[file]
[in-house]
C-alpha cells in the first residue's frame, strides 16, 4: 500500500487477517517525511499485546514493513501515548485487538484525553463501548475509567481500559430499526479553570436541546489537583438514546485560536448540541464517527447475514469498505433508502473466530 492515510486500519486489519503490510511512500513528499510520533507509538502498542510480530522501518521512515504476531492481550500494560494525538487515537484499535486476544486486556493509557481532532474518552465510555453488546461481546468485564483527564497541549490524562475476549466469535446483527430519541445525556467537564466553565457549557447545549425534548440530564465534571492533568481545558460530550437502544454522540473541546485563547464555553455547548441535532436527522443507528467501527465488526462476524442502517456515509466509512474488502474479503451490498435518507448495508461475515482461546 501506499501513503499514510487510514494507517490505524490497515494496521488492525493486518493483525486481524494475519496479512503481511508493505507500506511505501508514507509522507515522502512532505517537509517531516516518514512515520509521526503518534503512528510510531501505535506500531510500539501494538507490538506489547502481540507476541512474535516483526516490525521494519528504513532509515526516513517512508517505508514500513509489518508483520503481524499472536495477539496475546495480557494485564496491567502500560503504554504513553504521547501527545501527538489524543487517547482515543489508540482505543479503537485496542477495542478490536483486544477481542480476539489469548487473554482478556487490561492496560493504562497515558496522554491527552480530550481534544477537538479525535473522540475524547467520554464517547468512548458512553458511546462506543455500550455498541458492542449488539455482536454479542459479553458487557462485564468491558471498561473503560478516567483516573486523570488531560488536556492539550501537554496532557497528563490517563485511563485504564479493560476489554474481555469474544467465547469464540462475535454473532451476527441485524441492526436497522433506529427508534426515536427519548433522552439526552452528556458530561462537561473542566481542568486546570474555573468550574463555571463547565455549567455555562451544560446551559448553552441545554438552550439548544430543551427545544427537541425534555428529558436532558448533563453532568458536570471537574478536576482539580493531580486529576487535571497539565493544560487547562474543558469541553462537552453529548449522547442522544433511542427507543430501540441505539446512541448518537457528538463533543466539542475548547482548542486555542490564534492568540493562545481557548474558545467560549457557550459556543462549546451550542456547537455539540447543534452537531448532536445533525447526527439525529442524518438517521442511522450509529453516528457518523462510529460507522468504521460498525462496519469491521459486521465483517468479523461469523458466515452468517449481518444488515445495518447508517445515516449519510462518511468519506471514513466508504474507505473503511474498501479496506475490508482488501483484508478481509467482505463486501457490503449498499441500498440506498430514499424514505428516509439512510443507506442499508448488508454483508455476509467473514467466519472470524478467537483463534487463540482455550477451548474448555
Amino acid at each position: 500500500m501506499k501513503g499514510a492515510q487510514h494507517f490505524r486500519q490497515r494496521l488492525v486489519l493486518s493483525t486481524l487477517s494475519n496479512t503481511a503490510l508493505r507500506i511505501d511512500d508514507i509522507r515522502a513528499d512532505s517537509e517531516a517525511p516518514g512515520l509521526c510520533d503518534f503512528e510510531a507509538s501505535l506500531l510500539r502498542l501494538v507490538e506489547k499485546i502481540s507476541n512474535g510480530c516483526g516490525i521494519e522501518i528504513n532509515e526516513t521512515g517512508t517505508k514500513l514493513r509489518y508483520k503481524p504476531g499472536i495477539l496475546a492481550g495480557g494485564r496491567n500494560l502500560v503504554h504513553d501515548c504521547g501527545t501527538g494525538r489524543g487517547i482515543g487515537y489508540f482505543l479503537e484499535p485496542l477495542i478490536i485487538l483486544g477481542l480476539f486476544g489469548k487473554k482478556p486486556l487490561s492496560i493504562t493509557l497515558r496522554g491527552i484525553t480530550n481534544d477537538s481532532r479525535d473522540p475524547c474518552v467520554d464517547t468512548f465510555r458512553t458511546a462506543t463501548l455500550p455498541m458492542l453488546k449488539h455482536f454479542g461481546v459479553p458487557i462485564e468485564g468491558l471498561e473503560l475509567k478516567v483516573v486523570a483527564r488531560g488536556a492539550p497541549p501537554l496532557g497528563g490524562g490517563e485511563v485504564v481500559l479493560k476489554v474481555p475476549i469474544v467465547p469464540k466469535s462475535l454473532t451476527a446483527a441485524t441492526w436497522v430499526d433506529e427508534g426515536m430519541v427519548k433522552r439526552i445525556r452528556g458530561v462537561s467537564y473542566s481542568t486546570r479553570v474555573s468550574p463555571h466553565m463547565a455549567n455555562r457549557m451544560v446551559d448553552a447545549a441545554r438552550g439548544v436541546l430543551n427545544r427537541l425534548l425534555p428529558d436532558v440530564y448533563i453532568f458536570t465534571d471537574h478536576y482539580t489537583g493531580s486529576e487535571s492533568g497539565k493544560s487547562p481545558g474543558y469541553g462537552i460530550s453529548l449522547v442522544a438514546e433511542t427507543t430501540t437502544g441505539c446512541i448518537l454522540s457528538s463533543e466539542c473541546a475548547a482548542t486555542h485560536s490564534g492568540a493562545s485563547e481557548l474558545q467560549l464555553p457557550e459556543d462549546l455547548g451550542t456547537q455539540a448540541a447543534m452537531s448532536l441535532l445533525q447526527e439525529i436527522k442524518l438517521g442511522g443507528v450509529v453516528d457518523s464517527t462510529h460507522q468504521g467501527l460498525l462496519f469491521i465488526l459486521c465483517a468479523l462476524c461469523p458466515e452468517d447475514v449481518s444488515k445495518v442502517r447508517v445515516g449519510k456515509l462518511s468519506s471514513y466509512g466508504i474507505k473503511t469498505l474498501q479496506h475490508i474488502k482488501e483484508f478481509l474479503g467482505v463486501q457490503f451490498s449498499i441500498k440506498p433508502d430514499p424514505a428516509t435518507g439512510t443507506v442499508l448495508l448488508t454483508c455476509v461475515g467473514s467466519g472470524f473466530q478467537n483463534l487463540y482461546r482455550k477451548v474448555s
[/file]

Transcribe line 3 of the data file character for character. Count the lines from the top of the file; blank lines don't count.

Amino acid at each position: 500500500m501506499k501513503g499514510a492515510q487510514h494507517f490505524r486500519q490497515r494496521l488492525v486489519l493486518s493483525t486481524l487477517s494475519n496479512t503481511a503490510l508493505r507500506i511505501d511512500d508514507i509522507r515522502a513528499d512532505s517537509e517531516a517525511p516518514g512515520l509521526c510520533d503518534f503512528e510510531a507509538s501505535l506500531l510500539r502498542l501494538v507490538e506489547k499485546i502481540s507476541n512474535g510480530c516483526g516490525i521494519e522501518i528504513n532509515e526516513t521512515g517512508t517505508k514500513l514493513r509489518y508483520k503481524p504476531g499472536i495477539l496475546a492481550g495480557g494485564r496491567n500494560l502500560v503504554h504513553d501515548c504521547g501527545t501527538g494525538r489524543g487517547i482515543g487515537y489508540f482505543l479503537e484499535p485496542l477495542i478490536i485487538l483486544g477481542l480476539f486476544g489469548k487473554k482478556p486486556l487490561s492496560i493504562t493509557l497515558r496522554g491527552i484525553t480530550n481534544d477537538s481532532r479525535d473522540p475524547c474518552v467520554d464517547t468512548f465510555r458512553t458511546a462506543t463501548l455500550p455498541m458492542l453488546k449488539h455482536f454479542g461481546v459479553p458487557i462485564e468485564g468491558l471498561e473503560l475509567k478516567v483516573v486523570a483527564r488531560g488536556a492539550p497541549p501537554l496532557g497528563g490524562g490517563e485511563v485504564v481500559l479493560k476489554v474481555p475476549i469474544v467465547p469464540k466469535s462475535l454473532t451476527a446483527a441485524t441492526w436497522v430499526d433506529e427508534g426515536m430519541v427519548k433522552r439526552i445525556r452528556g458530561v462537561s467537564y473542566s481542568t486546570r479553570v474555573s468550574p463555571h466553565m463547565a455549567n455555562r457549557m451544560v446551559d448553552a447545549a441545554r438552550g439548544v436541546l430543551n427545544r427537541l425534548l425534555p428529558d436532558v440530564y448533563i453532568f458536570t465534571d471537574h478536576y482539580t489537583g493531580s486529576e487535571s492533568g497539565k493544560s487547562p481545558g474543558y469541553g462537552i460530550s453529548l449522547v442522544a438514546e433511542t427507543t430501540t437502544g441505539c446512541i448518537l454522540s457528538s463533543e466539542c473541546a475548547a482548542t486555542h485560536s490564534g492568540a493562545s485563547e481557548l474558545q467560549l464555553p457557550e459556543d462549546l455547548g451550542t456547537q455539540a448540541a447543534m452537531s448532536l441535532l445533525q447526527e439525529i436527522k442524518l438517521g442511522g443507528v450509529v453516528d457518523s464517527t462510529h460507522q468504521g467501527l460498525l462496519f469491521i465488526l459486521c465483517a468479523l462476524c461469523p458466515e452468517d447475514v449481518s444488515k445495518v442502517r447508517v445515516g449519510k456515509l462518511s468519506s471514513y466509512g466508504i474507505k473503511t469498505l474498501q479496506h475490508i474488502k482488501e483484508f478481509l474479503g467482505v463486501q457490503f451490498s449498499i441500498k440506498p433508502d430514499p424514505a428516509t435518507g439512510t443507506v442499508l448495508l448488508t454483508c455476509v461475515g467473514s467466519g472470524f473466530q478467537n483463534l487463540y482461546r482455550k477451548v474448555s